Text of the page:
Submitted by National Grid
With a severe winter storm on the way that weather forecasters already are calling a storm of historic proportions, National Grid has started preparing for widespread, prolonged power outages that could result from the predicted blizzard-like conditions. Although the path of the storm still is being monitored, crew assignments are being developed and equipment readied in anticipation of harsh weather.
“We continue to monitor the weather and are taking action now to be able to respond quickly and safely to potential outages that could occur. Our pre-planning activities are in anticipation of a very damaging storm,” said Kathy Lyford, vice president, New England Operations. “We take the safety of the public and our employees very seriously. We are reaching out to our life support and critical care customers and have plans in place to provide regular updates for customers.”
Several steps have already been taken to prepare for the possibility of service interruptions. These include the following:
- Implementing our storm command system to coordinate preparation and restoration efforts throughout the event;
- Contacting our contractors with whom we regularly work for storm support;
- Planning to bring in additional resources and crews as needed;
- Continuous monitoring of the storm, setting up staging areas and positioning our resources to best respond to storm outages;
- Reaching out to state, regional and local officials to inform them of our plans and open the lines of communication;
- Providing routine public updates.
Customers Urged to Keep in Touch
In addition to Outage Central, National Grid offers a number of ways for customers to report outages or learn about restoration efforts and important safety information. Here’s how:
Outage reporting hotline – Massachusetts and Rhode Island customers can call 1-800-465-1212 to report an outage.
Text messages – Customers can receive text message alerts and updates through a free service the company offers. Text the word STORM to NGRID (64743) to sign up for the service.
National Grid uses social media – Facebook and Twitter – to communicate with customers about service issues and interruptions during storms.
E-mail alerts are also available to customers who create an online profile on the company’s website. All alert services can be started and stopped at the customer’s request.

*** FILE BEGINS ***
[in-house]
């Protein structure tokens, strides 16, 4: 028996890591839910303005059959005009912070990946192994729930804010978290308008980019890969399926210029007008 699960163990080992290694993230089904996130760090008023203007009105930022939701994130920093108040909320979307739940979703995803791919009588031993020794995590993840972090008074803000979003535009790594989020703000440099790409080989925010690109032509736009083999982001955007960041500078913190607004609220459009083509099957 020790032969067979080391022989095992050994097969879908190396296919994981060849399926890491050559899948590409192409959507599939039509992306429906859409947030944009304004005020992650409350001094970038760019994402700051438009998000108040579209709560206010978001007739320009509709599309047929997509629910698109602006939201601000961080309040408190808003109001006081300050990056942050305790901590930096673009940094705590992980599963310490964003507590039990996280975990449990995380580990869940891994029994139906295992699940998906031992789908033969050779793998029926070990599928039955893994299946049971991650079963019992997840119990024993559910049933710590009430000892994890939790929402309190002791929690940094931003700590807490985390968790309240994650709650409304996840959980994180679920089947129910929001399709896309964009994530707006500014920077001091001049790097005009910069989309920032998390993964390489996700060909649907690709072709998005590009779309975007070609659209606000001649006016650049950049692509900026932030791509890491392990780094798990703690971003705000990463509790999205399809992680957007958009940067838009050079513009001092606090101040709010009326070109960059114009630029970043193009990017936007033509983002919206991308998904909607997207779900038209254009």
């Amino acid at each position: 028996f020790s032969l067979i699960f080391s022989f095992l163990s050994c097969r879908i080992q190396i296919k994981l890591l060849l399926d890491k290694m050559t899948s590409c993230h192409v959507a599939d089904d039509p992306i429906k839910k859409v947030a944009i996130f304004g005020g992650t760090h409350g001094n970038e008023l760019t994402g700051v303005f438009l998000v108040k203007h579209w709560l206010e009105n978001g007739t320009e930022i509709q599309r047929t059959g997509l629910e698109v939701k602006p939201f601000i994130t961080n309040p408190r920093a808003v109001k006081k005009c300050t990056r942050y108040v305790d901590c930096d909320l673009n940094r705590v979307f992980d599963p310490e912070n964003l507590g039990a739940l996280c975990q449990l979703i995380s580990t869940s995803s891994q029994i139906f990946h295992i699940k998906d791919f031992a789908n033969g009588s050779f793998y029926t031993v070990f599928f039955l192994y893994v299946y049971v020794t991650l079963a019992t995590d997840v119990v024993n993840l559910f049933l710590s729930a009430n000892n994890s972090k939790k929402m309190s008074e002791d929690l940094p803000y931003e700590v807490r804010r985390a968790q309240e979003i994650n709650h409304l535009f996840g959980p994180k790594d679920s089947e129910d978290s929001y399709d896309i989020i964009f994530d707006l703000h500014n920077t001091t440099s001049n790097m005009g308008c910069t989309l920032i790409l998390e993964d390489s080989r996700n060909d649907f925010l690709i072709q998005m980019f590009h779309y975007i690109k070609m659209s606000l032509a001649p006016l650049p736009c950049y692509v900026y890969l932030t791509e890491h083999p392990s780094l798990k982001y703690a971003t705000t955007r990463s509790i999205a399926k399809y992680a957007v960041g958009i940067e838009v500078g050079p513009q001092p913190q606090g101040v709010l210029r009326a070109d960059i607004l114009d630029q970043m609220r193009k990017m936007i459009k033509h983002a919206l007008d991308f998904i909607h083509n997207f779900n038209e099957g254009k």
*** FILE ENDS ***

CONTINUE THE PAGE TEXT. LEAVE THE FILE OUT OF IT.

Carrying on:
Customers can use their mobile devices to track outage information and storm related safety tips through National Grid’s new mobile site that can be accessed at nationalgrid.com.
National Grid wants everyone to stay safe before, during and after the storm. Here are some tips to help customers avoid injuries and stay safe:
- People who depend on electric-powered life support equipment, such as a respirator, should let National Grid know. To register as a life support customer, call the company’s Customer Service Center at 1-800-322-3223.
- It’s a good idea to have a number of working flashlights, at least one battery-operated radio and an extra supply of batteries in your home. A radio is a good way to stay in touch, as National Grid provides news media with timely information regarding service restoration efforts.
- If you plan to use a generator to supply power during an outage, be sure to only operate it outdoors. Before operating generators, be sure to disconnect from National Grid’s system by shutting off the main breaker located in the electric service panel. Failure to do this could jeopardize crew safety.
- If you lose power, turn off any appliances that were on when the power went off, but leave one light on so you will know when power is restored.
- After the storm, be sure never to touch downed power lines, and always assume that any fallen lines are live electric wires. If you see a downed power line, keep everyone away and call us immediately at 1-800-465-1212.
- Power problems can sometimes interrupt public water supply systems or disable well pumps, so it’s an especially good idea to keep a supply of bottled drinking water handy, as well as some canned food.
- Please leave damaged poles alone. Handling or cutting utility poles—or burning them in your fireplace, woodstove or furnace—potentially exposes you to the chemicals used to treat and preserve these poles.
- Please drive carefully and use caution when driving near any repair crews working to restore power.
- Check on elderly family members, neighbors and others who may need assistance during an outage.
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